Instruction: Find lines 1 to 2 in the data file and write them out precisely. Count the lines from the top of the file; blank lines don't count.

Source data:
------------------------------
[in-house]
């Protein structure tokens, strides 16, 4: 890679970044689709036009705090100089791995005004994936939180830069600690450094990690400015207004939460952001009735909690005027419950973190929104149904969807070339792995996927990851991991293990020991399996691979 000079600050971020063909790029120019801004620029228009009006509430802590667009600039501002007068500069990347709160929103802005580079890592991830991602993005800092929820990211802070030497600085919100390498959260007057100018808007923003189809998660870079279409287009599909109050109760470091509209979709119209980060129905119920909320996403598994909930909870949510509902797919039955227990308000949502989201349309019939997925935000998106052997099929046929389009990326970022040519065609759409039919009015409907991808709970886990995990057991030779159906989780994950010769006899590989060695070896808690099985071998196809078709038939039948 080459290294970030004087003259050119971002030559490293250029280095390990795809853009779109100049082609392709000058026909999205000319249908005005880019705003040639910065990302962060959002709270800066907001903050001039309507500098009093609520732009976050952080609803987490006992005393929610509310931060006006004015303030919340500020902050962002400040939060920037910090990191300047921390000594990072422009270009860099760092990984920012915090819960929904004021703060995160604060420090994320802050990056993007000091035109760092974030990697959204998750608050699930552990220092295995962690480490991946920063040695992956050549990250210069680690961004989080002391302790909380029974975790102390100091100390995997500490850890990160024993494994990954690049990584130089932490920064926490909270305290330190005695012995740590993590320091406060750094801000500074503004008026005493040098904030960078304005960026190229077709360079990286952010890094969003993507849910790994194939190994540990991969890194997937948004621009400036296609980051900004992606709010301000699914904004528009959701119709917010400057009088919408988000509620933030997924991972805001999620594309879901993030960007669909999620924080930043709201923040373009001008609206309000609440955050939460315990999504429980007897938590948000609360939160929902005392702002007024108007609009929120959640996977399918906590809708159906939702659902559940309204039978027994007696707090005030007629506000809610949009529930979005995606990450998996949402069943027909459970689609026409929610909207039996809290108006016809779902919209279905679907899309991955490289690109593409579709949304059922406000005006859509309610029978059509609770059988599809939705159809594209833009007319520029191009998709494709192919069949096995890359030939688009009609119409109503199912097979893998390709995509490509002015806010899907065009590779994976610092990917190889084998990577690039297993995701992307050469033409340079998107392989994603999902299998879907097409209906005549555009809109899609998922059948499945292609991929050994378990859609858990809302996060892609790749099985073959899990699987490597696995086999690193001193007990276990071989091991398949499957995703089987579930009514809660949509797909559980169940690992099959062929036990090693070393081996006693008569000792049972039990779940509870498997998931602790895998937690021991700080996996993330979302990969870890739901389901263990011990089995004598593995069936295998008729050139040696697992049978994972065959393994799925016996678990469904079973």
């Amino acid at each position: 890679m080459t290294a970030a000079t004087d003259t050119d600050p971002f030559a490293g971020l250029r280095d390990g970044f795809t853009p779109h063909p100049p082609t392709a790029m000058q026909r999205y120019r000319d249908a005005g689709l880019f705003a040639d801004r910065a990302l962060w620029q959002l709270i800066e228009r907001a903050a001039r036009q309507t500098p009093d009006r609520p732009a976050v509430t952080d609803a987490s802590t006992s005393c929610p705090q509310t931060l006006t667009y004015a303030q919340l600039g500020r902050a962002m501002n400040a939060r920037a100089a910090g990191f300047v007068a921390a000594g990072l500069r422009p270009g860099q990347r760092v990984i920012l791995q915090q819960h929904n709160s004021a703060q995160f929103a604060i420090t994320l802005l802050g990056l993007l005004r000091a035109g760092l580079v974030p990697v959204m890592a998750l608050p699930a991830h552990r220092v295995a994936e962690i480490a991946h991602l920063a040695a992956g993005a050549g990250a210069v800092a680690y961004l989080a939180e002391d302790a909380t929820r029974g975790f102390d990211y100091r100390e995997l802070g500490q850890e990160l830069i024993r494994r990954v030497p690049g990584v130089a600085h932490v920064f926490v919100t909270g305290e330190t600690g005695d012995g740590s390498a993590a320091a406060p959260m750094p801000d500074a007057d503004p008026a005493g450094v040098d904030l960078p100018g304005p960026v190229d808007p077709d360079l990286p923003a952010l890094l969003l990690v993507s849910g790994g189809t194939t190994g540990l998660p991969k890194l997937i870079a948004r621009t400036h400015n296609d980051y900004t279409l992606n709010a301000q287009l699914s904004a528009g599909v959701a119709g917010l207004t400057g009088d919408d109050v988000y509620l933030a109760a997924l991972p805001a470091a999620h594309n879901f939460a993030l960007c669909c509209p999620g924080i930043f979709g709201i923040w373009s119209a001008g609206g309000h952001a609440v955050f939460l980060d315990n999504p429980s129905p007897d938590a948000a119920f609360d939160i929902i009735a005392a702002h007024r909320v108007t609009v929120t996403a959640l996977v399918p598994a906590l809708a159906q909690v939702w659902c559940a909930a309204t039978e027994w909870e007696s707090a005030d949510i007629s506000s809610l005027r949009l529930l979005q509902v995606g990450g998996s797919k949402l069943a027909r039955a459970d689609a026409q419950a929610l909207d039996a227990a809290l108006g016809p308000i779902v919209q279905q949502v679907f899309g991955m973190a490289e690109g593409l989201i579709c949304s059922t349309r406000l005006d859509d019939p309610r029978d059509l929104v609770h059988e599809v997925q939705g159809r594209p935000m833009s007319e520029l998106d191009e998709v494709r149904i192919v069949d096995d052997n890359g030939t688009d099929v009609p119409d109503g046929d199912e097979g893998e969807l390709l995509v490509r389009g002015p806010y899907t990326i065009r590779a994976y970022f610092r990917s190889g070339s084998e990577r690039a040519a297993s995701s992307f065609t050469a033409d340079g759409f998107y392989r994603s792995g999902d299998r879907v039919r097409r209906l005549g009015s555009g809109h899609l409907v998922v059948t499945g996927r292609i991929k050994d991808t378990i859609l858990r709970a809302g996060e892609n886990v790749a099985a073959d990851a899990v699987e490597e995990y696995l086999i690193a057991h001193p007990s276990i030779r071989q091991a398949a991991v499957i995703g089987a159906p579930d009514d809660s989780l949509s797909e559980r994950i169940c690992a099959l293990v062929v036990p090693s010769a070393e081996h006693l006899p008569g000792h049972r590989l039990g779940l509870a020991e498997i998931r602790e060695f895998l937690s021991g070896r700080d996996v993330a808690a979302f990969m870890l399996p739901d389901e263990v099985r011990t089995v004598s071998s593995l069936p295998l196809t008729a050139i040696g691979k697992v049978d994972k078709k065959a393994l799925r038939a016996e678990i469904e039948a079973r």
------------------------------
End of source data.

[in-house]
């Protein structure tokens, strides 16, 4: 890679970044689709036009705090100089791995005004994936939180830069600690450094990690400015207004939460952001009735909690005027419950973190929104149904969807070339792995996927990851991991293990020991399996691979 000079600050971020063909790029120019801004620029228009009006509430802590667009600039501002007068500069990347709160929103802005580079890592991830991602993005800092929820990211802070030497600085919100390498959260007057100018808007923003189809998660870079279409287009599909109050109760470091509209979709119209980060129905119920909320996403598994909930909870949510509902797919039955227990308000949502989201349309019939997925935000998106052997099929046929389009990326970022040519065609759409039919009015409907991808709970886990995990057991030779159906989780994950010769006899590989060695070896808690099985071998196809078709038939039948 080459290294970030004087003259050119971002030559490293250029280095390990795809853009779109100049082609392709000058026909999205000319249908005005880019705003040639910065990302962060959002709270800066907001903050001039309507500098009093609520732009976050952080609803987490006992005393929610509310931060006006004015303030919340500020902050962002400040939060920037910090990191300047921390000594990072422009270009860099760092990984920012915090819960929904004021703060995160604060420090994320802050990056993007000091035109760092974030990697959204998750608050699930552990220092295995962690480490991946920063040695992956050549990250210069680690961004989080002391302790909380029974975790102390100091100390995997500490850890990160024993494994990954690049990584130089932490920064926490909270305290330190005695012995740590993590320091406060750094801000500074503004008026005493040098904030960078304005960026190229077709360079990286952010890094969003993507849910790994194939190994540990991969890194997937948004621009400036296609980051900004992606709010301000699914904004528009959701119709917010400057009088919408988000509620933030997924991972805001999620594309879901993030960007669909999620924080930043709201923040373009001008609206309000609440955050939460315990999504429980007897938590948000609360939160929902005392702002007024108007609009929120959640996977399918906590809708159906939702659902559940309204039978027994007696707090005030007629506000809610949009529930979005995606990450998996949402069943027909459970689609026409929610909207039996809290108006016809779902919209279905679907899309991955490289690109593409579709949304059922406000005006859509309610029978059509609770059988599809939705159809594209833009007319520029191009998709494709192919069949096995890359030939688009009609119409109503199912097979893998390709995509490509002015806010899907065009590779994976610092990917190889084998990577690039297993995701992307050469033409340079998107392989994603999902299998879907097409209906005549555009809109899609998922059948499945292609991929050994378990859609858990809302996060892609790749099985073959899990699987490597696995086999690193001193007990276990071989091991398949499957995703089987579930009514809660949509797909559980169940690992099959062929036990090693070393081996006693008569000792049972039990779940509870498997998931602790895998937690021991700080996996993330979302990969870890739901389901263990011990089995004598593995069936295998008729050139040696697992049978994972065959393994799925016996678990469904079973």